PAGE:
You’ve mixed your dough, and begun bulk fermentation. Now it’s time to start building additional strength in your dough, and to start thinking about crumb development. There are several methods of doing this, but in particular, coil folds are a great way to build a strong gluten network, and obtain an even, well-formed crumb structure.
A coil fold is a type of strengthening action used to help develop gluten in the dough during the bulk fermentation stage. It’s similar to a stretch and fold in that it should be performed on the dough without removing it from its proofing container. It’s a simple method of folding dough that relies on surface tension and gravity.
Coil folding is an excellent method to choose if you are working with dough that has a higher hydration, or needs a little extra help with developing gluten strength. Due to the symmetrical method of performing the folds, using coil folds also helps to ensure an even fermentation rate, and uniform crumb structure.
Because it utilizes surface tension as its main method of creating dough strength, it is easier to visually gauge the development of your dough when using a coil fold than it is when using an alternative method, such as a stretch and fold. It’s also a relatively gentle way to handle your dough while also helping it develop the strength it needs for the oven, and the risk for inadvertently degassing or over-handling is low when using a coil fold.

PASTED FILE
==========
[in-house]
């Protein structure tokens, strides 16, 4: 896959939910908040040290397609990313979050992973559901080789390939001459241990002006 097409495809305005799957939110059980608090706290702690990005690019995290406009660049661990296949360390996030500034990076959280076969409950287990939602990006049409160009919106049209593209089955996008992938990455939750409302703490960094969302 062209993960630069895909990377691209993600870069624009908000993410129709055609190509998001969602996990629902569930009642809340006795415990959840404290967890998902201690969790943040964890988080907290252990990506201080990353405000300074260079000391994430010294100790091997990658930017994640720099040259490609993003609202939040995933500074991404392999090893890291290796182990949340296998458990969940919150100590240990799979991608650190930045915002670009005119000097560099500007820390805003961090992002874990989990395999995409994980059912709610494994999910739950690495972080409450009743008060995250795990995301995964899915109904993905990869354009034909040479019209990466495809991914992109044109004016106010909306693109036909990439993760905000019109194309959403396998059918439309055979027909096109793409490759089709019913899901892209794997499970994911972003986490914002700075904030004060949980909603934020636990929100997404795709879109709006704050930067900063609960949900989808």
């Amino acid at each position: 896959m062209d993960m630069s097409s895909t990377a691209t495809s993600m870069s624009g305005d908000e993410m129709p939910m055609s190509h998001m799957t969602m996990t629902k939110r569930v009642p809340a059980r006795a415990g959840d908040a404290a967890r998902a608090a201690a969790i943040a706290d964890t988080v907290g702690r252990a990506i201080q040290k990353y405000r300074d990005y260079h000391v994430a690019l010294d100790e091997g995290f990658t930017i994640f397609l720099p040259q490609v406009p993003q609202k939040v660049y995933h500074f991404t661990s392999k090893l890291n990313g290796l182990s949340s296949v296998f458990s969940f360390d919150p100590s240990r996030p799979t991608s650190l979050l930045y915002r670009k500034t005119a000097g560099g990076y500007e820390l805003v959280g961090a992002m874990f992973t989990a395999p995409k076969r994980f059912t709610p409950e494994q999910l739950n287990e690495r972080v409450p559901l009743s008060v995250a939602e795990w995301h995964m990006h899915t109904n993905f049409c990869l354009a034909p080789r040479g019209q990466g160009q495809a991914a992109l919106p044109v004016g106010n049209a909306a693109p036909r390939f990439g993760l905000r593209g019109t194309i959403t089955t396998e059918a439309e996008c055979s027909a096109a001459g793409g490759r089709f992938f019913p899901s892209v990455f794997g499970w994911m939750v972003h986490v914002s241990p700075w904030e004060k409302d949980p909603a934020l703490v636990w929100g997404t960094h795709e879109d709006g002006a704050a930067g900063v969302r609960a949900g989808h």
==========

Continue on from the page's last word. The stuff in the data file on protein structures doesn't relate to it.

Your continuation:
To make a coil fold in your dough, gently lift the bulk fermenting dough with both hands from the middle until one end releases from the proofing box.
Gently lower the dough to allow the loosened end to tuck under the middle, and repeat with the other side. The dough should now look like it is coiled over itself.
Rotate the proofing box 90 degrees, and repeat this process until the dough does not stretch very far anymore, and holds its shape. Allow it to rest, covered, for the time specified in your recipe.
Repeat this process until your dough has built enough strength that it easily holds its shape during the coil fold process, and feels aerated and smooth.